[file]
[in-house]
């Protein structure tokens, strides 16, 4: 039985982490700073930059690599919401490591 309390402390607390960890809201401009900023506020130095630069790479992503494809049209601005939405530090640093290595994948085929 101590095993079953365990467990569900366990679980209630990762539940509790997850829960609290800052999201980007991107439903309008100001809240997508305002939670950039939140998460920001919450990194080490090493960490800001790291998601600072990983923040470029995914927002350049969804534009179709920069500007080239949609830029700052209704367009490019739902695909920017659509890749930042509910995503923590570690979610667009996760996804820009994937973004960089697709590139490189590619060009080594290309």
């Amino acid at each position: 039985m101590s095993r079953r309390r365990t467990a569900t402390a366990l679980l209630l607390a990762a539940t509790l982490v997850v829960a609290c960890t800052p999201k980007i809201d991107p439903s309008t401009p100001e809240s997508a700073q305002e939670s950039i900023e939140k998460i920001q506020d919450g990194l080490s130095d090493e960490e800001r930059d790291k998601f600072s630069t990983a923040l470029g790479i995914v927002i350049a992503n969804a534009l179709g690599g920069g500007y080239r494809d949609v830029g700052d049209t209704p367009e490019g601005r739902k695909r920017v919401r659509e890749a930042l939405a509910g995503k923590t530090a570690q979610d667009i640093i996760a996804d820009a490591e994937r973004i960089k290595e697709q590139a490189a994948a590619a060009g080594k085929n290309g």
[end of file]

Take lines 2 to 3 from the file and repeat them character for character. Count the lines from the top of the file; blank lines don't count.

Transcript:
């Protein structure tokens, strides 16, 4: 039985982490700073930059690599919401490591 309390402390607390960890809201401009900023506020130095630069790479992503494809049209601005939405530090640093290595994948085929 101590095993079953365990467990569900366990679980209630990762539940509790997850829960609290800052999201980007991107439903309008100001809240997508305002939670950039939140998460920001919450990194080490090493960490800001790291998601600072990983923040470029995914927002350049969804534009179709920069500007080239949609830029700052209704367009490019739902695909920017659509890749930042509910995503923590570690979610667009996760996804820009994937973004960089697709590139490189590619060009080594290309």
């Amino acid at each position: 039985m101590s095993r079953r309390r365990t467990a569900t402390a366990l679980l209630l607390a990762a539940t509790l982490v997850v829960a609290c960890t800052p999201k980007i809201d991107p439903s309008t401009p100001e809240s997508a700073q305002e939670s950039i900023e939140k998460i920001q506020d919450g990194l080490s130095d090493e960490e800001r930059d790291k998601f600072s630069t990983a923040l470029g790479i995914v927002i350049a992503n969804a534009l179709g690599g920069g500007y080239r494809d949609v830029g700052d049209t209704p367009e490019g601005r739902k695909r920017v919401r659509e890749a930042l939405a509910g995503k923590t530090a570690q979610d667009i640093i996760a996804d820009a490591e994937r973004i960089k290595e697709q590139a490189a994948a590619a060009g080594k085929n290309g």